It’s the New Year, which means it’s time for a “new” you, right? #NewYearNewMe
How many years have you told that to yourself? How many posts, blogs, or articles have you read the last couple weeks bemoaning the start of a new year for all the inevitable “detox”, “diffuse”, or “different me” it will bring?
Personally, I don’t think there is anything wrong with auditing yourself.
Self awareness is a seemingly rare commodity in today’s world. But instead of throwing away all the old you of last year, embrace everything you did wrong.
I promise it will make your resolutions feel less like a disappointed parent shaking their head at you from the shadows and more like an encouraging reminder of the human condition.
No one is perfect. We all make mistakes. One day we might commit to totally turning our lives around. You know, dropping that one habit that seems to absorb all your limited free time. Replacing it with something more instagram worthy. Maybe it’s shedding those few elusive pounds, or its hitting the gym even harder. They all seem so noble and inspiring when sipping cocktails and eggnog over the holidays.
But then the “real world” sets in after you are back in your daily grind. Something slips, maybe more than once and (depending on your personality type) you begin the slippery slope of dealing with personally-inflicted mental dissonance. And nothing can be more mentally draining than feeling like you are hiding from a “better” version of yourself that wants to remind you of all your failings.
I want to take my 2017 resolutions and make them less of a cocoon from which I have to emerge at some point beautiful and transformed, and instead, more of a journey.
For me personally, I’ve recently found a strange irony to what I’ve made my goal for 2017 and what I’ve seen toward the end of 2016: perception is everything.
If you want to be angry, you will find and notice anything that makes you angry. One of the earliest promises of social media was that it “would enable the free flow of different points of view and promote the enrichment of perspectives and ideas.” (I totally made up that quote, so don’t quote me).
But instead, it feels as though it’s created insular bubbles of reinforcing echo-chamber thought. Someone says something I don’t like or agree with? Hide that person. Delete that friend. It’s a major problem because often, without you even knowing, you are creating your own destructive prison.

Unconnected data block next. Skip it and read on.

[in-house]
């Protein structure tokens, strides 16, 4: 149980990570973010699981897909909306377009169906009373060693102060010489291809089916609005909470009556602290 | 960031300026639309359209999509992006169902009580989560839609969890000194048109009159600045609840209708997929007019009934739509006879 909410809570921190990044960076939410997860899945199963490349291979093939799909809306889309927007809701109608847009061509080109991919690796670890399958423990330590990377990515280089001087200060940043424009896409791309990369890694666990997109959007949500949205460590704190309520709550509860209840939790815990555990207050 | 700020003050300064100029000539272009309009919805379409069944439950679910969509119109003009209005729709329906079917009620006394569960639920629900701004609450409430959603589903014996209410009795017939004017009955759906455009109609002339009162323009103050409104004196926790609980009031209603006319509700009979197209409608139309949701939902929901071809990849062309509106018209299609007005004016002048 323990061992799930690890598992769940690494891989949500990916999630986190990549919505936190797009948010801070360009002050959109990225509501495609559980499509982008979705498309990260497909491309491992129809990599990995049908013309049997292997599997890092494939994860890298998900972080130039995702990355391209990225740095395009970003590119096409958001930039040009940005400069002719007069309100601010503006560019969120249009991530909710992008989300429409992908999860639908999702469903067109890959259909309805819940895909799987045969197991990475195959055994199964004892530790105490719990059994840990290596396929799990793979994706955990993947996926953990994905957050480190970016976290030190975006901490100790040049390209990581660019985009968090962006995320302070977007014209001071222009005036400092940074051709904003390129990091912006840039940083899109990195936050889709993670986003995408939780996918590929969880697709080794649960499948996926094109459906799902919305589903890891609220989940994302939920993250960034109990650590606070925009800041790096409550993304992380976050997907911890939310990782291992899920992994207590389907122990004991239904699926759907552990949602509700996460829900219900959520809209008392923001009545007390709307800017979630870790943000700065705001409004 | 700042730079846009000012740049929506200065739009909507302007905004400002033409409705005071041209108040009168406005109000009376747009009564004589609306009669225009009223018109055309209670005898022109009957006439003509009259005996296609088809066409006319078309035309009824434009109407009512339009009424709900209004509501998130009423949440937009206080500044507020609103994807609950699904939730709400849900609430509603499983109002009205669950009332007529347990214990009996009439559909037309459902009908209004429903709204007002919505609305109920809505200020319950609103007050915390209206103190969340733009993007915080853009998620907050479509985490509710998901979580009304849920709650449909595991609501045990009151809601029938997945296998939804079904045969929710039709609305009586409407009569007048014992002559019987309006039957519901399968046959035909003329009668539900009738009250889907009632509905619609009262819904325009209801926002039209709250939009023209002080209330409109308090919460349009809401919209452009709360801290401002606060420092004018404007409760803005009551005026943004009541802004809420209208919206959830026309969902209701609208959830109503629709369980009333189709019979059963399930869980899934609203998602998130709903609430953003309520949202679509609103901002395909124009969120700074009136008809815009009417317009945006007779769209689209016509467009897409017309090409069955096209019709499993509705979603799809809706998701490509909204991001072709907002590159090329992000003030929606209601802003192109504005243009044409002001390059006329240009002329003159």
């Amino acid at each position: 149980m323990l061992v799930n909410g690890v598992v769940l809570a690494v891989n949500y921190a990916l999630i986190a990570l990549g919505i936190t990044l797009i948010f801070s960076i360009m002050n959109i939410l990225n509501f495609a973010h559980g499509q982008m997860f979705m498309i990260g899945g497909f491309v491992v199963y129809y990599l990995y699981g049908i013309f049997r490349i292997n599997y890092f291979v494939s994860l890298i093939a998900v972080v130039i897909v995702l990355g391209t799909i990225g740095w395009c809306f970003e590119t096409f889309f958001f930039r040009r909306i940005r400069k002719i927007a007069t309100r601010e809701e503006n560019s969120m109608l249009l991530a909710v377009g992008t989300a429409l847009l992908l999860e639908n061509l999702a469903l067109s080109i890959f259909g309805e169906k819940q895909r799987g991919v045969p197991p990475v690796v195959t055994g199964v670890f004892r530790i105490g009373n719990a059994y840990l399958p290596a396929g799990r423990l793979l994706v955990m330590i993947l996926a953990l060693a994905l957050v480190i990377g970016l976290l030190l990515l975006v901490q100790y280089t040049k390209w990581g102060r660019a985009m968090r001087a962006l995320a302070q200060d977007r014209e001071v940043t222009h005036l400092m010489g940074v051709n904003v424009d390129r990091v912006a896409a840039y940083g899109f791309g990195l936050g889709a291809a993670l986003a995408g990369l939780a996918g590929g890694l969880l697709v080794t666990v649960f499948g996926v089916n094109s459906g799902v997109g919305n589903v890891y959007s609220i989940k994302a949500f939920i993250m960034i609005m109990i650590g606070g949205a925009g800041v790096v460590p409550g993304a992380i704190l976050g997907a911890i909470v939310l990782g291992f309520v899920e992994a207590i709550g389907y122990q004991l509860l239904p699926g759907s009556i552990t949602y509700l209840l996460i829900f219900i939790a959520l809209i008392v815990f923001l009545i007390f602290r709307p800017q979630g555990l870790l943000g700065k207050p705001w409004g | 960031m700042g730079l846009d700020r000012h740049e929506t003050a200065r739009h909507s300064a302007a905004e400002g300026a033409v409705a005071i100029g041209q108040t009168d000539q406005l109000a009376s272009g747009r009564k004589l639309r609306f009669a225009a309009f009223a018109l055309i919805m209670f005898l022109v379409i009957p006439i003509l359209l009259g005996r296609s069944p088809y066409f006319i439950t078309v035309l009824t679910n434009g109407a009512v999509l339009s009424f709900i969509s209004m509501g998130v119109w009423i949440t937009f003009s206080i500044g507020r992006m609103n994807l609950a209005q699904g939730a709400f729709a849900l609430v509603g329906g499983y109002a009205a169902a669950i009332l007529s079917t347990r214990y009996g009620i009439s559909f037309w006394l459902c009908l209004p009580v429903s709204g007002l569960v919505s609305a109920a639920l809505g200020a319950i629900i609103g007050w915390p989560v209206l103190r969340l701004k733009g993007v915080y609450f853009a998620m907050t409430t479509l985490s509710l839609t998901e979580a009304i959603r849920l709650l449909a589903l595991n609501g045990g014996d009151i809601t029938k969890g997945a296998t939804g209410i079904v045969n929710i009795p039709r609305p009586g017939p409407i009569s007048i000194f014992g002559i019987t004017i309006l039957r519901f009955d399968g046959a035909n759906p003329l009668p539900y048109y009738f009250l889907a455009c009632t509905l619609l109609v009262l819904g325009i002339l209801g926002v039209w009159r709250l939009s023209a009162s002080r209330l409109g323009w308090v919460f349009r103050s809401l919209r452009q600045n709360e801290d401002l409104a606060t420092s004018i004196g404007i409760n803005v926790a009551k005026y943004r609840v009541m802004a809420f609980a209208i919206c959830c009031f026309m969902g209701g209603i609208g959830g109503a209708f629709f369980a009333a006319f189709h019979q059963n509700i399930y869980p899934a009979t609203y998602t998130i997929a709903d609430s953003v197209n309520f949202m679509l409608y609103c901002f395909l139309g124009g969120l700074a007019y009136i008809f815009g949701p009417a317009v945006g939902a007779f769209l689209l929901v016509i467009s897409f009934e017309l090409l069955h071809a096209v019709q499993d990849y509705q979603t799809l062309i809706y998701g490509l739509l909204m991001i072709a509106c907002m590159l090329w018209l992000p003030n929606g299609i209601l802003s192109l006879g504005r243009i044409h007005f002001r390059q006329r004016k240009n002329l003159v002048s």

When you are frustrated or upset with something or someone, you might start to inexplicably surround yourself with things that will always upset you, even when you are trying not to be.
For me, it was a big problem in 2016. When I was upset, I wanted the entire world and the people in my life to be upset with me. In reflecting and trying to audit myself at the end of the year, I noticed that so many of my own social media channels reinforced “shocking” me. No wonder I found myself angry. I wanted to be.
And I’m seeing, from the outside now, many of those other bubbles emerging in the new year. “Why are people jumping into these detox fads? They’ll never last.” “New gym memberships? Ha, you know that’s how they make their money!”
What’s wrong with hope? Be eternally optimistic about your ability to make yourself better. Try to stop defeating yourself before you even allow yourself to try. If we didn’t experience disappointment and pain, how would we know what happiness and success felt like? Failure is always the best teacher and provides the most fertile ground for personal mental growth.
You just can’t accept that you will always be unhappy. Because if you do, everything bad that you see around you will seem like signs that you are right to be unhappy. You are justified to sit in a mental rut. “Look,” you’ll say to yourself, “how can I be happy when x, y, or z is happening?”
Don’t give into the narrative that resolutions are pointless because they result in failure. “No one ever completes their resolutions,” some may tell you. That’s okay, because for many of us, that may be the point. Allow yourself to try. Pick things you want to improve on, or even try for the first time, not because they seem impossible, but because they are all journeys toward not only improving yourself, but learning more about who you are.
Like I hoped in 2016, 2017 will be my best year yet.
And I hope it will for you too.